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Vocal Fold Nodule
Vocal fold nodules are bilaterally symmetrical benign white masses that form at the midpoint of the vocal folds.[1] Although diagnosis involves a physical examination of the head and neck, as well as perceptual voice measures, visualization of the vocal nodules via laryngeal endoscopy remains the primary diagnostic method.[2][3] Vocal fold nodules interfere with the vibratory characteristics of the vocal folds by increasing the mass of the vocal folds and changing the configuration of the vocal fold closure pattern.[1][2][4] Due to these changes, the quality of the voice may be affected.[1] As such, the major perceptual signs of vocal fold nodules include vocal hoarseness and breathiness.[4][5] Other common symptoms include vocal fatigue, soreness or pain lateral to the larynx, and reduced frequency and intensity range.[1][4][5] Airflow levels during speech may also be increased.[1] Vocal fold nodules are thought to be the result of vocal fold tissue trauma caused by excessive mechanic
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Specialty (medicine)
A specialty, or speciality, in medicine is a branch of medical practice. After completing medical school, physicians or surgeons usually further their medical education in a specific specialty of medicine by completing a multiple year residency to become a medical specialist.[1]Contents1 History of medical specialization 2 Classification of medical specialization 3 Specialties that are common worldwide 4 List of specialties recognized in the European Union and European Economic Area 5 List of North American medical specialties and others 6 Physician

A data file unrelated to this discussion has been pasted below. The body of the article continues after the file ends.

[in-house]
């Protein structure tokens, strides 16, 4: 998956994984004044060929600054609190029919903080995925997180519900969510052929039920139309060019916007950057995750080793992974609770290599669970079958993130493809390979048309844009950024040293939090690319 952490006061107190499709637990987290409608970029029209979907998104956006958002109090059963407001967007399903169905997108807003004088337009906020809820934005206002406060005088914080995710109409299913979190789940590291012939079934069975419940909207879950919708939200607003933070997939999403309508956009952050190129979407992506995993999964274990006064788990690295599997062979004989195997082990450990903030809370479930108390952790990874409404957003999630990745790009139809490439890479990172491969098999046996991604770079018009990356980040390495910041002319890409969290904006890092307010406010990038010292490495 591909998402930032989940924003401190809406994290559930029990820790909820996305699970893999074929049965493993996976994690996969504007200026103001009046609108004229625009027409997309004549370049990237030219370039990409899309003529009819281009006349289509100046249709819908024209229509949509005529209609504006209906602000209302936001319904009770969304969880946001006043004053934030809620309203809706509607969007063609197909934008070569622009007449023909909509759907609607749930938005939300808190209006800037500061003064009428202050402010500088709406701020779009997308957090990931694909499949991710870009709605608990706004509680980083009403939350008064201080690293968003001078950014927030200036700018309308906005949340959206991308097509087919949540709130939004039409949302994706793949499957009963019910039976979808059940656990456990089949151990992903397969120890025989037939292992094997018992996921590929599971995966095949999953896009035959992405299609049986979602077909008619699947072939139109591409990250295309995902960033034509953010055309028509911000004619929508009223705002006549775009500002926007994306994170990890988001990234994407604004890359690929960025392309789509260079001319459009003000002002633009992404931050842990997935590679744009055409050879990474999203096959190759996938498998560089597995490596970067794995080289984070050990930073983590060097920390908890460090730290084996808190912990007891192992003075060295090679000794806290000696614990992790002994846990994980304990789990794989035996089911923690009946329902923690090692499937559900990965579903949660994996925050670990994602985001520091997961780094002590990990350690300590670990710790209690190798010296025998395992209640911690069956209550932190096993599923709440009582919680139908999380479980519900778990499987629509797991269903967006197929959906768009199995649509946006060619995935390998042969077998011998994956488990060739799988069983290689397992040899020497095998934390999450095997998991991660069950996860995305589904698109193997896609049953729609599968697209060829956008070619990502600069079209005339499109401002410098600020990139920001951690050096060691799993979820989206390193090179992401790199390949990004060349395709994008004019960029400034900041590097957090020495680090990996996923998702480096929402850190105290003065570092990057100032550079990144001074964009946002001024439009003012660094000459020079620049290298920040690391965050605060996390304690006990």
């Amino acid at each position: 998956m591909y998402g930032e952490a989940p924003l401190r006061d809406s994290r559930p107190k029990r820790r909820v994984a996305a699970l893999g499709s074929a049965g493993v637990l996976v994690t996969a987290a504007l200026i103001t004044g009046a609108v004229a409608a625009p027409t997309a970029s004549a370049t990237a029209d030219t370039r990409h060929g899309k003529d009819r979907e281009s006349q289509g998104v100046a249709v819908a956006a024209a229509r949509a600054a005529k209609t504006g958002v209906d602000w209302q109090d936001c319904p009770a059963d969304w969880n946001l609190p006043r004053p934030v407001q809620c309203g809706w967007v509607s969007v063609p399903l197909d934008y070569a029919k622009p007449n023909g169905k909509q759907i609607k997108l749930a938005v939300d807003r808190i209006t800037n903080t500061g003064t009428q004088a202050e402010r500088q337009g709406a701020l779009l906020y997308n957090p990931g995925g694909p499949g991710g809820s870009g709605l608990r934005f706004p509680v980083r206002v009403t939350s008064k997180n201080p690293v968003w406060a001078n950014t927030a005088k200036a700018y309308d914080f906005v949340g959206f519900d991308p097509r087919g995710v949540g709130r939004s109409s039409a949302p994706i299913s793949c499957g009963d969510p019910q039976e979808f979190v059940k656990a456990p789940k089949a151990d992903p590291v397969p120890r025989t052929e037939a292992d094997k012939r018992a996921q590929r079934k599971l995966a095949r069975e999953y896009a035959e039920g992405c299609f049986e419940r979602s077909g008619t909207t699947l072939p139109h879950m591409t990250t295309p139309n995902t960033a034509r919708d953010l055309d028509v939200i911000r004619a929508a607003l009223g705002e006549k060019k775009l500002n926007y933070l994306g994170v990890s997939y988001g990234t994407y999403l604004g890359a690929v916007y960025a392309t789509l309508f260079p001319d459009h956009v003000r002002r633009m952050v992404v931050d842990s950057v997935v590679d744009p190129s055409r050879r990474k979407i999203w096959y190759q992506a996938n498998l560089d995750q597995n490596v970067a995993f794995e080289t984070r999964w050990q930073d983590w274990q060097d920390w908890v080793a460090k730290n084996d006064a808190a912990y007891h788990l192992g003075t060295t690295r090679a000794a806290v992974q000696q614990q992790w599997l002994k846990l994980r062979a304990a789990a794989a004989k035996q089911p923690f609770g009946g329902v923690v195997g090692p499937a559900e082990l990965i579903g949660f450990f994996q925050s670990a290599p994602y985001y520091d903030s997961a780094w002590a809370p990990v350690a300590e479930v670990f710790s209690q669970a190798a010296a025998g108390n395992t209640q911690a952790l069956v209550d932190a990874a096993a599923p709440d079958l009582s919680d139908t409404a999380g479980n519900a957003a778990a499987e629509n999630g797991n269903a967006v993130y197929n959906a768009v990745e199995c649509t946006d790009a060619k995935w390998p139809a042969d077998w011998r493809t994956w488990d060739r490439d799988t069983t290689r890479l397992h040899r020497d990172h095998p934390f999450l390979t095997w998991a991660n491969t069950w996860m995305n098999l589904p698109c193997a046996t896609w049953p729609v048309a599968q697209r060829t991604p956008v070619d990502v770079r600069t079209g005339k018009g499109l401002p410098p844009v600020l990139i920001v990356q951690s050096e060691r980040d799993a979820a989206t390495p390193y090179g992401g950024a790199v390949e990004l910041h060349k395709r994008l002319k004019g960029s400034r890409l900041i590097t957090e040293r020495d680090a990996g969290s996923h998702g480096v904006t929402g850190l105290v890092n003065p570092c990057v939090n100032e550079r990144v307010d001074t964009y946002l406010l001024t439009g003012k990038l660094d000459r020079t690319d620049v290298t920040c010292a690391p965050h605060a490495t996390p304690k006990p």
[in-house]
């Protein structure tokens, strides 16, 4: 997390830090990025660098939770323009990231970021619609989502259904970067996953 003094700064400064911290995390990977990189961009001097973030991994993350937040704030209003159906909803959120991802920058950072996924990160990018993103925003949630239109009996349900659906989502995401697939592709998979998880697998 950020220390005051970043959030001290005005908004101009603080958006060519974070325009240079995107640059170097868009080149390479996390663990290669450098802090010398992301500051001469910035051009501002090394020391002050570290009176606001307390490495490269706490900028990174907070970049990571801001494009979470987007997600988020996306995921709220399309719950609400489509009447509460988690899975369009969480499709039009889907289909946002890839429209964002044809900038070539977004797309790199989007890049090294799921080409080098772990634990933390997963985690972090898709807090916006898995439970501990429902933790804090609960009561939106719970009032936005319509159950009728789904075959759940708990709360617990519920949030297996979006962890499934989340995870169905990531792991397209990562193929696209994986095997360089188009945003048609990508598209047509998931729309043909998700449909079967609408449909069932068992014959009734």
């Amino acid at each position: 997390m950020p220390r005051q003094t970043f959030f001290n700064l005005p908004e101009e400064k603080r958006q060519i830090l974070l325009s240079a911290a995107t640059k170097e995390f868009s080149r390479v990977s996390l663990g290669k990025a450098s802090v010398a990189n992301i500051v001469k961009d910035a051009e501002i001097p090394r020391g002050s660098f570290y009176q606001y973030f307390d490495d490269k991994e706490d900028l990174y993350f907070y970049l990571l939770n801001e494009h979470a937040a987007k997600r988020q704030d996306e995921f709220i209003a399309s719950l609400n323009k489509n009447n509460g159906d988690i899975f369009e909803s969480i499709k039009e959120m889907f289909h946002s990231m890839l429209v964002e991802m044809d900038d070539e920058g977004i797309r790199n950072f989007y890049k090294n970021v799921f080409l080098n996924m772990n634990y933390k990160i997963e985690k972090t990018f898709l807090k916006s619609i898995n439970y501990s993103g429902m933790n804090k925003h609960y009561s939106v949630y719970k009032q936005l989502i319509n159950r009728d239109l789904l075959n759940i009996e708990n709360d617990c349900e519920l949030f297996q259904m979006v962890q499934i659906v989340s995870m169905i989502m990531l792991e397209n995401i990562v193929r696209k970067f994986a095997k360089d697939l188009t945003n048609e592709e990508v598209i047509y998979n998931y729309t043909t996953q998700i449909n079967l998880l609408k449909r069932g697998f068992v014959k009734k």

Physician
compensation 7 Specialties by country7.1 Australia and New Zealand 7.2 Canada 7.3 Germany 7.4 India 7.5 United States 7.6 Specialty and Physician
Physician
Location8 Other uses 9 Training 10 Satisfaction 11 See also 12 ReferencesHistory of medical specialization[edit] To a certain extent, medical practitioners have always been specialized
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Place Of Articulation
In articulatory phonetics, the place of articulation (also point of articulation) of a consonant is the point of contact where an obstruction occurs in the vocal tract between an articulatory gesture, an active articulator (typically some part of the tongue), and a passive location (typically some part of the roof of the mouth). Along with the manner of articulation and the phonation, it gives the consonant its distinctive sound. The terminology in this article has been developed for precisely describing all the consonants in all the world's spoken languages
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Pathology
Pathology
Pathology